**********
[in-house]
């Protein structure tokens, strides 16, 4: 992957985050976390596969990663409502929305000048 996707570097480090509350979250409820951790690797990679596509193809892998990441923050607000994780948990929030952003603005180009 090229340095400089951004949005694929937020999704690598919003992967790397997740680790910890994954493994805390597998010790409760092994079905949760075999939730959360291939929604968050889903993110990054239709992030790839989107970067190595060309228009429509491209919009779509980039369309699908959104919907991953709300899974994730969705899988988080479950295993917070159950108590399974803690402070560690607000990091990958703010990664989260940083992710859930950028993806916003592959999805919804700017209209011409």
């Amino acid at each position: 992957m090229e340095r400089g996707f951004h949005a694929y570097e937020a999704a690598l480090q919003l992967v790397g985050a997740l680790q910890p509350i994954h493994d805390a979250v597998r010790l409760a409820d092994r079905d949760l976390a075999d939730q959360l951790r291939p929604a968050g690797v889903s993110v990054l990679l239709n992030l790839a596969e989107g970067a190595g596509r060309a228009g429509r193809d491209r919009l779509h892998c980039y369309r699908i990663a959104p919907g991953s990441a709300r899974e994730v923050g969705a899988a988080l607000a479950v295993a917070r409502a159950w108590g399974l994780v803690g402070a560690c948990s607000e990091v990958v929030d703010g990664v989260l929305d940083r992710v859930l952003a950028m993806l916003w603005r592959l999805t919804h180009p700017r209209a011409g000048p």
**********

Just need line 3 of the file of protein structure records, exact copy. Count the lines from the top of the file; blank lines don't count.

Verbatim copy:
């Amino acid at each position: 992957m090229e340095r400089g996707f951004h949005a694929y570097e937020a999704a690598l480090q919003l992967v790397g985050a997740l680790q910890p509350i994954h493994d805390a979250v597998r010790l409760a409820d092994r079905d949760l976390a075999d939730q959360l951790r291939p929604a968050g690797v889903s993110v990054l990679l239709n992030l790839a596969e989107g970067a190595g596509r060309a228009g429509r193809d491209r919009l779509h892998c980039y369309r699908i990663a959104p919907g991953s990441a709300r899974e994730v923050g969705a899988a988080l607000a479950v295993a917070r409502a159950w108590g399974l994780v803690g402070a560690c948990s607000e990091v990958v929030d703010g990664v989260l929305d940083r992710v859930l952003a950028m993806l916003w603005r592959l999805t919804h180009p700017r209209a011409g000048p």